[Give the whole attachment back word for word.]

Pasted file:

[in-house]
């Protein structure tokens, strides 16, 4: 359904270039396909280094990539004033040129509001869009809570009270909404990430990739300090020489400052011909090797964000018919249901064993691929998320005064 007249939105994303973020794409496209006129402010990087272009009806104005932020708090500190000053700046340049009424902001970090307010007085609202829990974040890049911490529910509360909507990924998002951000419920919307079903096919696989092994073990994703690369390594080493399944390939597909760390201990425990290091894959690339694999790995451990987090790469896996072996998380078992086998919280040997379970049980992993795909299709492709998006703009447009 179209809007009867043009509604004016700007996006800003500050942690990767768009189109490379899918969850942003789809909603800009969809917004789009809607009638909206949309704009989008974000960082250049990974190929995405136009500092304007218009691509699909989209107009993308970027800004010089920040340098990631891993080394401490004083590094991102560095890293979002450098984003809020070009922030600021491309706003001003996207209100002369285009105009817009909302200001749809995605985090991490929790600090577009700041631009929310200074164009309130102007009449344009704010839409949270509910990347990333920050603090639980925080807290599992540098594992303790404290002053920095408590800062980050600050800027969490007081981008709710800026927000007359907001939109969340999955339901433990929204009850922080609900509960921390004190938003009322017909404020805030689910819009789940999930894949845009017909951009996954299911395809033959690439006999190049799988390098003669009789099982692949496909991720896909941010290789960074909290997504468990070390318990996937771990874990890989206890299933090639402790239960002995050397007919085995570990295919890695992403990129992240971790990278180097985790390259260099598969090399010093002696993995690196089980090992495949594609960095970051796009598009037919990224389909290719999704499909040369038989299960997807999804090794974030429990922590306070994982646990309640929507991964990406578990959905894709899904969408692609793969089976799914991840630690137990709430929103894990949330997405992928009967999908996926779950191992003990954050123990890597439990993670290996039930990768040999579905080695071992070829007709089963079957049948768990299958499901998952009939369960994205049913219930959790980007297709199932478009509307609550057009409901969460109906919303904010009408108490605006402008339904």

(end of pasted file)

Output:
[in-house]
């Protein structure tokens, strides 16, 4: 359904270039396909280094990539004033040129509001869009809570009270909404990430990739300090020489400052011909090797964000018919249901064993691929998320005064 007249939105994303973020794409496209006129402010990087272009009806104005932020708090500190000053700046340049009424902001970090307010007085609202829990974040890049911490529910509360909507990924998002951000419920919307079903096919696989092994073990994703690369390594080493399944390939597909760390201990425990290091894959690339694999790995451990987090790469896996072996998380078992086998919280040997379970049980992993795909299709492709998006703009447009 179209809007009867043009509604004016700007996006800003500050942690990767768009189109490379899918969850942003789809909603800009969809917004789009809607009638909206949309704009989008974000960082250049990974190929995405136009500092304007218009691509699909989209107009993308970027800004010089920040340098990631891993080394401490004083590094991102560095890293979002450098984003809020070009922030600021491309706003001003996207209100002369285009105009817009909302200001749809995605985090991490929790600090577009700041631009929310200074164009309130102007009449344009704010839409949270509910990347990333920050603090639980925080807290599992540098594992303790404290002053920095408590800062980050600050800027969490007081981008709710800026927000007359907001939109969340999955339901433990929204009850922080609900509960921390004190938003009322017909404020805030689910819009789940999930894949845009017909951009996954299911395809033959690439006999190049799988390098003669009789099982692949496909991720896909941010290789960074909290997504468990070390318990996937771990874990890989206890299933090639402790239960002995050397007919085995570990295919890695992403990129992240971790990278180097985790390259260099598969090399010093002696993995690196089980090992495949594609960095970051796009598009037919990224389909290719999704499909040369038989299960997807999804090794974030429990922590306070994982646990309640929507991964990406578990959905894709899904969408692609793969089976799914991840630690137990709430929103894990949330997405992928009967999908996926779950191992003990954050123990890597439990993670290996039930990768040999579905080695071992070829007709089963079957049948768990299958499901998952009939369960994205049913219930959790980007297709199932478009509307609550057009409901969460109906919303904010009408108490605006402008339904």